This month, California witnessed one of the deadliest and most destructive wildfires in state history – the Camp Fire. Located in the city of Paradise, California, this tragic disaster resulted in massive loss of life, structure, property, infrastructure, and habitat. Southern California also experienced two horrific wildfires, the Woolsey Fire and Hill Fire. These fires tore through both Los Angeles and Ventura Counties, taking down just near everything in their paths. Cities near the burn areas, while not officially evacuated, experienced county-wide network outages. That said, businesses with a disaster recovery plan have proven resilient. So, what exactly is a disaster recovery plan?
What is A Disaster Recovery Plan?
Disaster recovery planning entails outlining how to recover your business operations during or after a disaster. No business is immune to disaster, so having a plan in place protects your business from large financial losses, and in extreme cases, bankruptcy. While it may appear to be a daunting task, business owners will be happy they had one ready for when disaster strikes. So how do you go about planning for a disaster? First, it’s worth exploring Business Interruption insurance, this coverage insures the revenue losses a business might suffer in the case of a disaster. Next, consider following this quick checklist provided by Q Finance: The Ultimate Resource:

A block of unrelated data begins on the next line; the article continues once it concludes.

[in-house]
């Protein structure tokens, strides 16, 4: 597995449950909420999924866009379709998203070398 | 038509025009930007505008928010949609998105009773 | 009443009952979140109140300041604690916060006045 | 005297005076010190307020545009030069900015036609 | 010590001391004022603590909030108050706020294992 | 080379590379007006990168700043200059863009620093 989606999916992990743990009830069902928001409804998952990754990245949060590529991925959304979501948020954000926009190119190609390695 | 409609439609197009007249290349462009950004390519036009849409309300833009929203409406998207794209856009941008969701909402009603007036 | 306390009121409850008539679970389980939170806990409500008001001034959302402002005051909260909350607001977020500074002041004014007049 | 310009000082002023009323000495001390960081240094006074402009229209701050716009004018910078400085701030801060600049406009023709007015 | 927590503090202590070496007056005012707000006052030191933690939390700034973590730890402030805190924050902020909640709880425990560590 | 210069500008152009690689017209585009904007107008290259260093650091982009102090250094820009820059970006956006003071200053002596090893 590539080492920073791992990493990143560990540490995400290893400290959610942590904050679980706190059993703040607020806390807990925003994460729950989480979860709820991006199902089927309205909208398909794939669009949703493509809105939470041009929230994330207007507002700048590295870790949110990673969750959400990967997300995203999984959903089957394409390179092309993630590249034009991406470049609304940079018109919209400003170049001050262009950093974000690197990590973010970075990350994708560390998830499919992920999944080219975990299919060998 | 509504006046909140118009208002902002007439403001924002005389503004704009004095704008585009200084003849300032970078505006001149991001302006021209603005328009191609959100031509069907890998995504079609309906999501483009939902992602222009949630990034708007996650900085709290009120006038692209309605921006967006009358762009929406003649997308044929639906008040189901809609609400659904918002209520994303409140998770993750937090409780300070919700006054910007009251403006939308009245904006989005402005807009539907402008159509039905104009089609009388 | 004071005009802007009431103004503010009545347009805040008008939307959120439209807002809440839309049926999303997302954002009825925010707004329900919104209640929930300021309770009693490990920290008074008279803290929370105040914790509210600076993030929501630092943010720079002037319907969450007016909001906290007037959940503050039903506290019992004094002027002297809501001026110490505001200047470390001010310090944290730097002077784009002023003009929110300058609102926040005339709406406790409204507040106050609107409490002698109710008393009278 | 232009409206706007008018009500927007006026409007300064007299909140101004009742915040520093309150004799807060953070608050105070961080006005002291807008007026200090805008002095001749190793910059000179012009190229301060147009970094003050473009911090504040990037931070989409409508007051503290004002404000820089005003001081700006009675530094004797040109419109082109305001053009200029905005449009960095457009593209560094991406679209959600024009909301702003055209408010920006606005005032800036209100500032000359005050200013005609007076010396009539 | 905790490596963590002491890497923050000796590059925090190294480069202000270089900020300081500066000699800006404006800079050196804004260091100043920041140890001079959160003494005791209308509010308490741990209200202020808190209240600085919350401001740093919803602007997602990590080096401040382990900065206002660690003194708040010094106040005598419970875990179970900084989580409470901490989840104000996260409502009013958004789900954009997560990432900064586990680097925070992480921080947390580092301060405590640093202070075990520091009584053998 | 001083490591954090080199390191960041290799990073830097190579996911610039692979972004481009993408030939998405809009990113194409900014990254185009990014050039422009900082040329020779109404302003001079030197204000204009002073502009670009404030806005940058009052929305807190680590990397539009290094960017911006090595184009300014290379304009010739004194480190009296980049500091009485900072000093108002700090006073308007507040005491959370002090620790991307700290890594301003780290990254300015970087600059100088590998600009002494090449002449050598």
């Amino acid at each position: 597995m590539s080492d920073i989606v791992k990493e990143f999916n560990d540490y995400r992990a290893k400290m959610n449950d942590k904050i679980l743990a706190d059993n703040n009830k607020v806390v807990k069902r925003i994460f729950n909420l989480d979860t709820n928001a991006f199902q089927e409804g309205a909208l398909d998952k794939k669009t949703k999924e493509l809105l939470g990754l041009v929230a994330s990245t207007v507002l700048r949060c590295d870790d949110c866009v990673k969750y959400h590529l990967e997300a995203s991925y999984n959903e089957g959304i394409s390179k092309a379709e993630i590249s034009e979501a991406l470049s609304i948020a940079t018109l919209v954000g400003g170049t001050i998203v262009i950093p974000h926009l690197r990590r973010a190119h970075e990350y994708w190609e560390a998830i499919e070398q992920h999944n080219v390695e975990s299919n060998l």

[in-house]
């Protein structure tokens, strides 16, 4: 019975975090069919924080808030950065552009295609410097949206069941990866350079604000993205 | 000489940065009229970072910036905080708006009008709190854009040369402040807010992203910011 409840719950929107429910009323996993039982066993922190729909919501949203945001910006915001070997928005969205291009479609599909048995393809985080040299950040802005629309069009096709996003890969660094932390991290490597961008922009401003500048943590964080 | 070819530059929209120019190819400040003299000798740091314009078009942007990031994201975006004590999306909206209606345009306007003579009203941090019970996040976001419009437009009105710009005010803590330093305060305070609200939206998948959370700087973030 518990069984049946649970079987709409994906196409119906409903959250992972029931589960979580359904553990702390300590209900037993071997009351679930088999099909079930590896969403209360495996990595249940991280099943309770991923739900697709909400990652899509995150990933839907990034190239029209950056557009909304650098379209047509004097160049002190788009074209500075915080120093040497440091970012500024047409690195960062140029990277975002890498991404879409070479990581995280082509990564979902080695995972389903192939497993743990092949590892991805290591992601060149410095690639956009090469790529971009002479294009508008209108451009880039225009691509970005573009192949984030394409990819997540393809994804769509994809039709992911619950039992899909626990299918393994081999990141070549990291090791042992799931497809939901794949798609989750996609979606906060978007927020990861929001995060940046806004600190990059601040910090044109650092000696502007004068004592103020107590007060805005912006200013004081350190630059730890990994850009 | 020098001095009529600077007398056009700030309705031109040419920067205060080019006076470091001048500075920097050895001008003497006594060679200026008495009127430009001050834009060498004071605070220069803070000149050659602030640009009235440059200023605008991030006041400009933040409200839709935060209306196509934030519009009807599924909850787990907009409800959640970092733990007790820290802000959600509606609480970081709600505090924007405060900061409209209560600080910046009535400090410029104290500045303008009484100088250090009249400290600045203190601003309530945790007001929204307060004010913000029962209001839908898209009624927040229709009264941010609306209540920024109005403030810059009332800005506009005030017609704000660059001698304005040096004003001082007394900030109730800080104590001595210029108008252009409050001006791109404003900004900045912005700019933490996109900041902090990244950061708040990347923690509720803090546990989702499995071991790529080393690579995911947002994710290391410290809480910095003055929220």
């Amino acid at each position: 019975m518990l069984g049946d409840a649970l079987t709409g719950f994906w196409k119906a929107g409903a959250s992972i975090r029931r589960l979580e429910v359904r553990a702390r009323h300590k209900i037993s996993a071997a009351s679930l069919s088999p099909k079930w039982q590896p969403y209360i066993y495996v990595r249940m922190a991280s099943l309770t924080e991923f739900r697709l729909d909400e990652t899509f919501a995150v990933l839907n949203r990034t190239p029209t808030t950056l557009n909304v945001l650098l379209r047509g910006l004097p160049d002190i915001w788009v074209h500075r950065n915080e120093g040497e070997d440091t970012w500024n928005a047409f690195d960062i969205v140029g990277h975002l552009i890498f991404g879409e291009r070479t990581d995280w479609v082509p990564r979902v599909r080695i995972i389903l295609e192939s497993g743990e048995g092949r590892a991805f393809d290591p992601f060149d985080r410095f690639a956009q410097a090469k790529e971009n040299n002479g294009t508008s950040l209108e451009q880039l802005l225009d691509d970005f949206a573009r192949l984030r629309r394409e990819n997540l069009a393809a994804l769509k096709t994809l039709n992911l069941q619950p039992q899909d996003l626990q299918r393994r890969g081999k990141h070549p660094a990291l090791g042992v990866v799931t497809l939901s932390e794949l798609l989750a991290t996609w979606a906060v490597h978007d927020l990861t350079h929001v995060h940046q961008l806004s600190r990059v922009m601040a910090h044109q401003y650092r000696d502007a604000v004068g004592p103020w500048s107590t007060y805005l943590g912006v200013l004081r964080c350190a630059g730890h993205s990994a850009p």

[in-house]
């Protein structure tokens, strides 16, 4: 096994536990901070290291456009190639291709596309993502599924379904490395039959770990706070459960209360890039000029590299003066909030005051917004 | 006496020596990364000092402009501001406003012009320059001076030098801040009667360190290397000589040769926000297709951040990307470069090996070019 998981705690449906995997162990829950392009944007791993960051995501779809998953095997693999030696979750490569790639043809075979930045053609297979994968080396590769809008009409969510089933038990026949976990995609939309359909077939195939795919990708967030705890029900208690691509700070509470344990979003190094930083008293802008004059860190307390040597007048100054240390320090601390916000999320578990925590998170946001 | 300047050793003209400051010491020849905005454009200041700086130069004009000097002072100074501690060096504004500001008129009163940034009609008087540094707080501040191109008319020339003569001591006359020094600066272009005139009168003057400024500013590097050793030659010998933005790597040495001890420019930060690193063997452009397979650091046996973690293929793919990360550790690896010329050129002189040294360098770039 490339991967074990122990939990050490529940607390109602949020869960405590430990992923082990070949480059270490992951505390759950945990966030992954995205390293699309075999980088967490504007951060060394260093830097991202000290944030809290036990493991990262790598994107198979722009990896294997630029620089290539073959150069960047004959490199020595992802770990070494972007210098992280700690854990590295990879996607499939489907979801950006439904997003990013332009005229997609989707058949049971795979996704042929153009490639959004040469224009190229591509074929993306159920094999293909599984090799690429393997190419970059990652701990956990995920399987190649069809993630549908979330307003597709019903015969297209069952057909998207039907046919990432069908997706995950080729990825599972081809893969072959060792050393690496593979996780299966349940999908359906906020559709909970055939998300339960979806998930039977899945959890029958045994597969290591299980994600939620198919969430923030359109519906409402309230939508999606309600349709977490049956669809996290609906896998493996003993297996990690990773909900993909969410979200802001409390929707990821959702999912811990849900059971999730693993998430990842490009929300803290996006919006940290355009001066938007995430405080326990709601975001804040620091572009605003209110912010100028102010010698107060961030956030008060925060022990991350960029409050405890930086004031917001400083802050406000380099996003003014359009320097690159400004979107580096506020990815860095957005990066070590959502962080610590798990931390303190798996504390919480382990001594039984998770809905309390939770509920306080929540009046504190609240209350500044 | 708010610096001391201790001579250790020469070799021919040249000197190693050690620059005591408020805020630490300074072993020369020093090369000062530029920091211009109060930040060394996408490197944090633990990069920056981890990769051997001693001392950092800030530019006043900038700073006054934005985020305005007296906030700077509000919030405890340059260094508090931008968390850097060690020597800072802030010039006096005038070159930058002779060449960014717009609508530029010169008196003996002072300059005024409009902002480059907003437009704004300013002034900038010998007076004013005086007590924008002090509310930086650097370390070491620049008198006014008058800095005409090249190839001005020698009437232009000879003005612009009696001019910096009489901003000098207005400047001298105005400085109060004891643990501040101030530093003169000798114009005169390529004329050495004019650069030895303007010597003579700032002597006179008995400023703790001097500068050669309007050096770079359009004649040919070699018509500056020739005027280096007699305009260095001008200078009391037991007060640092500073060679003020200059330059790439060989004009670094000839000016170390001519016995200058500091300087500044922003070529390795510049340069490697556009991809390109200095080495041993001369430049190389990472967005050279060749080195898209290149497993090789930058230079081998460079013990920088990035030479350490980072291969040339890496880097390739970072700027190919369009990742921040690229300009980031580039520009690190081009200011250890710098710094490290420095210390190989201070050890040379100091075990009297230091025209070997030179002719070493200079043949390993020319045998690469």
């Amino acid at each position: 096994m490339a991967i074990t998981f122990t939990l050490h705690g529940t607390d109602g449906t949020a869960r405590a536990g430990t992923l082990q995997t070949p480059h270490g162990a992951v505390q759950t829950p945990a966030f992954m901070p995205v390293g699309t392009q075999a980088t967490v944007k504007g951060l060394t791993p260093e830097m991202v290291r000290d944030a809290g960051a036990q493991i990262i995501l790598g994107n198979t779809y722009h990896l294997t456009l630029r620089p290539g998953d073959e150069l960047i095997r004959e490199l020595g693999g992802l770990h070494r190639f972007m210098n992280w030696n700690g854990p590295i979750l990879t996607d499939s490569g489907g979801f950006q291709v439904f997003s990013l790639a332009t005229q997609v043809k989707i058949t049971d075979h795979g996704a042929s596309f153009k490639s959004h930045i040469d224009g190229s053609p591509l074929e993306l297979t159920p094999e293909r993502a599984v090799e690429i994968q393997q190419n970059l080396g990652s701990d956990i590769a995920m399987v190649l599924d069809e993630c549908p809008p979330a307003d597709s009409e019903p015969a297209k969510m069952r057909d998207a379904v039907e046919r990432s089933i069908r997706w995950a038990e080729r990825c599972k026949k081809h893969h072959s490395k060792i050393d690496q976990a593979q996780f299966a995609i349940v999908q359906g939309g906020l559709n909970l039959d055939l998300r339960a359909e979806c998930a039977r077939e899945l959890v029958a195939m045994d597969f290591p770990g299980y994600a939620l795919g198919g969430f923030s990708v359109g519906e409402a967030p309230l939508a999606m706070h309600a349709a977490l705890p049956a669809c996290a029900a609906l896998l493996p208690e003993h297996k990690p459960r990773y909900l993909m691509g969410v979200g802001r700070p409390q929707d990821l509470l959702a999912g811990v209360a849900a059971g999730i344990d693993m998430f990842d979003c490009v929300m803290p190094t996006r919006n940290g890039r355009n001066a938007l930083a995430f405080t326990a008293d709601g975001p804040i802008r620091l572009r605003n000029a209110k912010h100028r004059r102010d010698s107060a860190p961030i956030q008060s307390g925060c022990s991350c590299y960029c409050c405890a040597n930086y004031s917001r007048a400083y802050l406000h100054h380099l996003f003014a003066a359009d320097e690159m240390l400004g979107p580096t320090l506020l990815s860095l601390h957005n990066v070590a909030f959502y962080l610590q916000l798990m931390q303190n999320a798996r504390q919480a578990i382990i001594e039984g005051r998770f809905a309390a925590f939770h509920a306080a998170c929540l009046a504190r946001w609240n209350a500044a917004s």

Business Impact Analysis:
- This is where you identify what parts of the business will be most impacted by a disaster.
- Calculate how much this will cost you if you lost them in a disaster for a day, a week, and two weeks.
- Next, identify the maximum threshold your business can tolerate before being threatened with closure.
- List the minimum activities required to deliver identified parts of the business.
- Make sure adequate resources are available to provide those activities.
Risk Assessment Analysis:
- Identify what the risks are to the organization, such as loss of staff, suppliers, IT systems, and telecommunications.
- List plans already in place to deal with each risk.
- List plans that need to be put in place to deal with each risk.